The results speak for themselves. The Scirocco 16V was a long time in coming, but the development effort finally paid off with an impressive engine. —CC
I made an ass of myself driving to work today in the Scirocco 16V. I went way too fast between the clots of sleepy morning commuters, even though my radar detector was on the blink. Whooeee! Coming through, please.
Any car that lets the adolescent rattling around inside of me out for a while has got to be good. Adding eight more Vs to the Scirocco’s old 8V engine is just what Doktor Feelgood ordered. You’d blast this motor up to the rev limiter just to hear the brutal music made by all those ponies struggling to get out.
The rest of the remake is none too shabby, either. The 16V is pure, unbridled enthusiasm. It looks every bit the part—and such a deal!
But there is a price. This car requires commitment from its driver. There are quieter engines and more supple suspensions living in other showrooms. Be prepared for a car that always lets you know it’s there, like a good soldier waiting for the call.
Oh, and one other thing. Make mine red. —Rich Ceppos
Back in the dreary days of 1976, Car and Driver tested a bunch of underachievers in search of the fastest American-made machine of the time. A pickup truck was the surprise fourth-place finisher (out of five contenders), and a Corvette beat a Dodge Dart to win top-speed honors by a scant 2.7 mph. We’ve made some progress in the last decade, and there’s no better proof than the Scirocco 16V. Its go-stop-and-turn report card is within spitting distance of the 1976 Corvette’s. It costs a little more than the heavy Chevy of ten years ago, but fuel economy is up by 50 percent. Thanks to its high-tech cylinder head, this rejuvenated VW gets by quite nicely with half the Corvette’s allotment of cylinders.
Yes, the Scirocco is a fine example of modern engineering, but by no means is it the ultimate end. The powerful engine needs a lesson in poise. The designers need to strip away the spoilers and sill covers and go to work on this car’s basic shape. Corvettes of the mid-seventies were pretty horrible machines in many respects, but they did have sex appeal—and that’s a lesson lost on the Scirocco 16V. —Don Sherman
When the crisp, original-recipe Scirocco romped off to be “replaced” by the heavy-handed second-generation model, the line stopped making me grin. Worse for VW, buyers flooded other showrooms in search of more exciting coupes. Giugiaro, who penned the original Scirocco, drew up a dazzling design for the second, but VW demurred to its own dull-design committee and saw Isuzu snap up the Italian look for its Impulse. The Scirocco’s sales slumbered. No show, no go, no dough.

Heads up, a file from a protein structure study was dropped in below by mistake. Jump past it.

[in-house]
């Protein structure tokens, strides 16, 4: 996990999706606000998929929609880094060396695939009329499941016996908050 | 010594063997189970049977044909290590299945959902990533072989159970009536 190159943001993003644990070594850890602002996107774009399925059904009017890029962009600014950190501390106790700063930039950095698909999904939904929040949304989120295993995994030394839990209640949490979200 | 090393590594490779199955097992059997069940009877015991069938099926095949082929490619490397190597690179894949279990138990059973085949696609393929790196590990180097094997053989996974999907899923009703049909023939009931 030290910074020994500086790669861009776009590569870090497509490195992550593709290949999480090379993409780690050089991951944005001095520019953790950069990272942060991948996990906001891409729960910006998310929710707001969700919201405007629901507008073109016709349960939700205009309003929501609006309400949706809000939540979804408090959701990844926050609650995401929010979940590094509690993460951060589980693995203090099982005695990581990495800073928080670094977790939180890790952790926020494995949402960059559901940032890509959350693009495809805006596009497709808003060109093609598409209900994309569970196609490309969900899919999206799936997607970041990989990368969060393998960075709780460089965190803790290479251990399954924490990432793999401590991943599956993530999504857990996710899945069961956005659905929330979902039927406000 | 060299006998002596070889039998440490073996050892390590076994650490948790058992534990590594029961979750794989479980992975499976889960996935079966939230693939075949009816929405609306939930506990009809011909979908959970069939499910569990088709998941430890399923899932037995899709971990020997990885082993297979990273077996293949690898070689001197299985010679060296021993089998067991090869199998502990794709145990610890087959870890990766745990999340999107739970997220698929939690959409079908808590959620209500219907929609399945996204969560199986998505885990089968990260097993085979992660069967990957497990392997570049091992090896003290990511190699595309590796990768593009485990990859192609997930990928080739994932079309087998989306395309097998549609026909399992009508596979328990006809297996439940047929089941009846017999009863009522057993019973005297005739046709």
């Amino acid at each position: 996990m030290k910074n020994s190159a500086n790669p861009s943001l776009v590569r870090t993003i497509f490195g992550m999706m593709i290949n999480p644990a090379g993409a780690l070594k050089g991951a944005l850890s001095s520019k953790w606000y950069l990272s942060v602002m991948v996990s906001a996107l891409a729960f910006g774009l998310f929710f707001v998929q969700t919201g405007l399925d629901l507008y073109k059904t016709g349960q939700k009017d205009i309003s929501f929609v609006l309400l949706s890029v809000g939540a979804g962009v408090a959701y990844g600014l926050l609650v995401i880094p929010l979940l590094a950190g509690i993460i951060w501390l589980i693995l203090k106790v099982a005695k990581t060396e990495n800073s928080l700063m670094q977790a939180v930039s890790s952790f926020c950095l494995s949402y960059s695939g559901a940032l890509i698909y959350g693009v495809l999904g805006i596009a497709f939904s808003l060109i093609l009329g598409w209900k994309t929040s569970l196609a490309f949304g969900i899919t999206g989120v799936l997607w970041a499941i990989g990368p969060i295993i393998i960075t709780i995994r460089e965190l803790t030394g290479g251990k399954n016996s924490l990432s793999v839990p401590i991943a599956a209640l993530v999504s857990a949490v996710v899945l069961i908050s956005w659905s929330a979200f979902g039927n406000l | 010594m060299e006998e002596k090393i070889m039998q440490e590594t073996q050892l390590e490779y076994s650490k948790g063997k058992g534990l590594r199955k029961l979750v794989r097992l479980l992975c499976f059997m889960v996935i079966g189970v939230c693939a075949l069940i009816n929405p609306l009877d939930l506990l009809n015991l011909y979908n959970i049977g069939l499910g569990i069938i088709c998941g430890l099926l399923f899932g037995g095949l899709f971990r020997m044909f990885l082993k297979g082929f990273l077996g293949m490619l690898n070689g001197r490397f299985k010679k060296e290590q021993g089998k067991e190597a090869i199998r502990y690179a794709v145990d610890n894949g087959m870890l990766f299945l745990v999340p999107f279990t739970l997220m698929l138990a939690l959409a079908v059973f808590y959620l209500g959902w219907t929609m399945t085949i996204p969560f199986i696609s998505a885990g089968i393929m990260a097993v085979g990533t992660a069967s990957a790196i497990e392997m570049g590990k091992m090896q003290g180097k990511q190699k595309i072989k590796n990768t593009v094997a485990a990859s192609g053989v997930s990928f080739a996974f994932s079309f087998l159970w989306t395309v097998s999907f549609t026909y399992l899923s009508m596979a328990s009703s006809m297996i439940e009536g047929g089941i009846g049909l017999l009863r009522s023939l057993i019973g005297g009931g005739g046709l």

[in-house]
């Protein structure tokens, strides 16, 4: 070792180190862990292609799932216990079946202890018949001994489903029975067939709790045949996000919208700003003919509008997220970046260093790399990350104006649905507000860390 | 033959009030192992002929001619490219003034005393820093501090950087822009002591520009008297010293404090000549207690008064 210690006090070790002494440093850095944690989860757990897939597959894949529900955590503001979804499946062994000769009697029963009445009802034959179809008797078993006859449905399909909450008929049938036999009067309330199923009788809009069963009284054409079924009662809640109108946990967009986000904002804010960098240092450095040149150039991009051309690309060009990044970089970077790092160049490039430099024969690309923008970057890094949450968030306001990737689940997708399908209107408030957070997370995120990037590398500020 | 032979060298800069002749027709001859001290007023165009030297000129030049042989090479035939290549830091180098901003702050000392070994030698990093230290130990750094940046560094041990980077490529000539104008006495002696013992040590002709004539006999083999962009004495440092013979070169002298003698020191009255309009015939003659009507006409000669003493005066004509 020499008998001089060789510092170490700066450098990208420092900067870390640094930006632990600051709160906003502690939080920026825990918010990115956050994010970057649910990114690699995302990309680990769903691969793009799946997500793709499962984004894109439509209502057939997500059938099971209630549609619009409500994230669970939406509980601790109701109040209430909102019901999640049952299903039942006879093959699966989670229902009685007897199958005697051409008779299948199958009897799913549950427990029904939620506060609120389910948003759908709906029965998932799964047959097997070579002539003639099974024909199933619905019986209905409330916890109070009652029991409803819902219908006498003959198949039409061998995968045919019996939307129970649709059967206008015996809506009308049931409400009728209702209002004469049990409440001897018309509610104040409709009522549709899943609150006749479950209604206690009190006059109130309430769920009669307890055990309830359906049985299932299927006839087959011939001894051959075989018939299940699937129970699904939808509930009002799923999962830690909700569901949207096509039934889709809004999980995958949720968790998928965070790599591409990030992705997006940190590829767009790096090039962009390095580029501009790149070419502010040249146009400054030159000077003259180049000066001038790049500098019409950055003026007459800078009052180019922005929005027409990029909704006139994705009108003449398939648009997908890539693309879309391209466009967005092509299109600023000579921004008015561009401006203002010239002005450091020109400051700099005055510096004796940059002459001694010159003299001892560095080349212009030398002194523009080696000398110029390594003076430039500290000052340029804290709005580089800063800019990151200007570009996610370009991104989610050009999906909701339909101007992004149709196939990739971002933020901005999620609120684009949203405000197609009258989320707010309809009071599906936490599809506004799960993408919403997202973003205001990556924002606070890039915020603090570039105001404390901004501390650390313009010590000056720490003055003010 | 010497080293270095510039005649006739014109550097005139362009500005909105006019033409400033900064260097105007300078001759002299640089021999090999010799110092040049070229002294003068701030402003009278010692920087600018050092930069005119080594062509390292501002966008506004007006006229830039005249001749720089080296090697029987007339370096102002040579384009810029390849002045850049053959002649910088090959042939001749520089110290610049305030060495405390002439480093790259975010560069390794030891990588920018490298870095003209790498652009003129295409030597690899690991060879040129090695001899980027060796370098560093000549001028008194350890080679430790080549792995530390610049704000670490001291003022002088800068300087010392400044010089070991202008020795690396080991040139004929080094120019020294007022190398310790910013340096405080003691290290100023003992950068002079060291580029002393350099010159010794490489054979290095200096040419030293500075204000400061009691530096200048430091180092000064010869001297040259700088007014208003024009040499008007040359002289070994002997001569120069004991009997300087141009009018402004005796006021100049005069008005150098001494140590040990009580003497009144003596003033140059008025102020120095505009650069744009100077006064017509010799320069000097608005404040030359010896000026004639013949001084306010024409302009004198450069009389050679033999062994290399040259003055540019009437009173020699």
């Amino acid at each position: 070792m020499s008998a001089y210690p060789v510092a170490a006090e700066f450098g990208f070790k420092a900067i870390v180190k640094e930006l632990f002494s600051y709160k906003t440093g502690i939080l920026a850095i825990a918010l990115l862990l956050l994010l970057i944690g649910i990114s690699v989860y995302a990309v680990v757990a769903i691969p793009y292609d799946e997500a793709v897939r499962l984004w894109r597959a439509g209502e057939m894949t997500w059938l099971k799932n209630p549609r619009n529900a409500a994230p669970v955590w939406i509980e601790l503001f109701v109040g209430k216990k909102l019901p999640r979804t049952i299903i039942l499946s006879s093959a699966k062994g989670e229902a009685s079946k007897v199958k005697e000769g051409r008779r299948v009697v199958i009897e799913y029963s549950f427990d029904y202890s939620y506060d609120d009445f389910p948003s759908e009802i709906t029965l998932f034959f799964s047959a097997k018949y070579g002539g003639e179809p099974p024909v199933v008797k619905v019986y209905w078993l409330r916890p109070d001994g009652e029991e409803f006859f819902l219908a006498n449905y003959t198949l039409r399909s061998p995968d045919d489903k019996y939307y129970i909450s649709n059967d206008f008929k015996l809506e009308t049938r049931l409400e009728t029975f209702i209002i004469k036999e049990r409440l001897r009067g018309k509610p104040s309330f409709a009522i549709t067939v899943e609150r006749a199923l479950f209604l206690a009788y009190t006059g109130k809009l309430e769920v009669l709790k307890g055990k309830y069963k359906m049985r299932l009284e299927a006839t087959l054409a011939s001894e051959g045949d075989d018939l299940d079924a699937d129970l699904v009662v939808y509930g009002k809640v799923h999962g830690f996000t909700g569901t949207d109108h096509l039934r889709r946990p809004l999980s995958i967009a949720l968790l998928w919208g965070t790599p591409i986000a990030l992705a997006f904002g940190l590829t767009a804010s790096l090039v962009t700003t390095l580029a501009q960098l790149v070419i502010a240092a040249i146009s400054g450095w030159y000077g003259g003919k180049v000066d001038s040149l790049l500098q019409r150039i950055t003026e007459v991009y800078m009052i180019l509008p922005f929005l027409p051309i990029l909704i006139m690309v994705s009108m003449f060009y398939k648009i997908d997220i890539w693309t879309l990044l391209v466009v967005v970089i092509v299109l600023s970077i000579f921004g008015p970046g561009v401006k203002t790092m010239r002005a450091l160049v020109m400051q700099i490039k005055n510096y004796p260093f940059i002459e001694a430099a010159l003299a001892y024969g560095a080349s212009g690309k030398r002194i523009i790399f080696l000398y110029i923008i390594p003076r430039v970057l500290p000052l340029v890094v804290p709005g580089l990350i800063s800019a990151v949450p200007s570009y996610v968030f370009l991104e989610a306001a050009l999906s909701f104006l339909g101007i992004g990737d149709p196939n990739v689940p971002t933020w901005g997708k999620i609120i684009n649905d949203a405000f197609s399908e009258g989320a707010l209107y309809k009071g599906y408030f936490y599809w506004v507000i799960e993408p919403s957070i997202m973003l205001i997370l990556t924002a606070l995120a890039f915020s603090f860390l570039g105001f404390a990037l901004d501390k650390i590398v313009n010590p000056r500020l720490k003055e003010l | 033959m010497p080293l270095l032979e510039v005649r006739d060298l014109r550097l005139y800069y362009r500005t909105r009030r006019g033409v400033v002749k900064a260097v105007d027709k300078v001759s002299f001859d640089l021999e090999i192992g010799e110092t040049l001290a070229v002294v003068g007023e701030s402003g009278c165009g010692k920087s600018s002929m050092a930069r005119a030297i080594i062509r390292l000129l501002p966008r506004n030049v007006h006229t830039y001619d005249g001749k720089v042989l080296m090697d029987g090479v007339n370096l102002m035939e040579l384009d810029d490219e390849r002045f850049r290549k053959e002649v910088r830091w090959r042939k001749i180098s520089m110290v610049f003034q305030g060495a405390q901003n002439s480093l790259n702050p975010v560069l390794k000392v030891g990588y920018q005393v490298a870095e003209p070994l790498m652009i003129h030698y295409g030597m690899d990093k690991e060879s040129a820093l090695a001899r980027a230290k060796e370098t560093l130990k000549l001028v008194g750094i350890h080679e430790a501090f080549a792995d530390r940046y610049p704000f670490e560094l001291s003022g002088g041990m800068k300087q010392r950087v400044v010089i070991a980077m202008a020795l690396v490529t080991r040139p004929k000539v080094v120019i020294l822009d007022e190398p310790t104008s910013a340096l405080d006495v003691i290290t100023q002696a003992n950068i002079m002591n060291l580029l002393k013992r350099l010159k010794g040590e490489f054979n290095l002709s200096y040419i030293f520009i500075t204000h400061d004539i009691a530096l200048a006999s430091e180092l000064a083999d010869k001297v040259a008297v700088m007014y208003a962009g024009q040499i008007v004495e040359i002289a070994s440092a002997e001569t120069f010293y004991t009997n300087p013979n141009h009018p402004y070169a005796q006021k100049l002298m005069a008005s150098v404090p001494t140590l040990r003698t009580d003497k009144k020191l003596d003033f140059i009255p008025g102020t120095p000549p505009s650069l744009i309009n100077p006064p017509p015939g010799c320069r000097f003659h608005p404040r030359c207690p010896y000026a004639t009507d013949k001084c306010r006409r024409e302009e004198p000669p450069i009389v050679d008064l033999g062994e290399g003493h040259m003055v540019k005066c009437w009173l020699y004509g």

The 16V takes care of the “go”: Good scoot is in abundant supply. I also like the cheery lightness breathed into the power steering; it’s almost enough to bring back my missing grin. I wish the chassis didn’t discombobulate at high speed over bad pavement, though, and I’d like more headroom, more spreadroom, better aerodynamics, and, most important, less stuffy styling.
But what I really wish is that VW had started off the sixteen-valver’s life in America by hatching this mini-marvel in the already splendid GTI. I’d be grinning all the way over the shortcut to the dealer and laughing all the way over the long way home. —Larry Griffin
1986 Volkswagen Scirocco 16V
Vehicle Type: front-engine, front-wheel-drive, 2+2-passenger, 3-door coupe
Base/As Tested: $12,300/$13,885
Options: air conditioning, $750; power package (windows and locks), $445; AM/FM-stereo radio cassette, $390.
DOHC 16-valve inline-4, iron block and aluminum head, direct fuel injection
Displacement: 109 in3, 1780 cm3
Power: 123 hp @ 5800 rpm
Torque: 120 lb-ft @ 4250 rpm
Suspension, F/R: struts/torsion beam
Brakes, F/R: 10.1-in vented disc/9.4-in disc
Tires: Michelin MXV
Wheelbase: 94.5 in
Length: 165.7 in
Width: 64.8 in
Height: 51.4 in
Passenger Volume, F/R: 47/27 ft3
Trunk Volume: 19 ft3
Curb Weight: 2380 lb
C/D TEST RESULTS
30 mph: 2.7 sec
60 mph: 8.0 sec
1/4-Mile: 15.9 sec @ 87 mph
100 mph: 24.6 sec
Top Gear, 30–50 mph: 10.6 sec
Top Gear, 50–70 mph: 11.3 sec
Top Speed: 124 mph
Braking, 70–0 mph: 196 ft
Roadholding, 300-ft Skidpad: 0.79 g
C/D FUEL ECONOMY
Observed: 23 mpg
EPA FUEL ECONOMY
City/Highway: 23/28 mpg
C/D TESTING EXPLAINED
Csaba Csere joined Car and Driver in 1980 and never really left. After serving as Technical Editor and Director, he was Editor-in-Chief from 1993 until his retirement from active duty in 2008. He continues to dabble in automotive journalism and LeMons racing, as well as ministering to his 1965 Jaguar E-type, 2017 Porsche 911, and trio of motorcycles—when not skiing or hiking near his home in Colorado.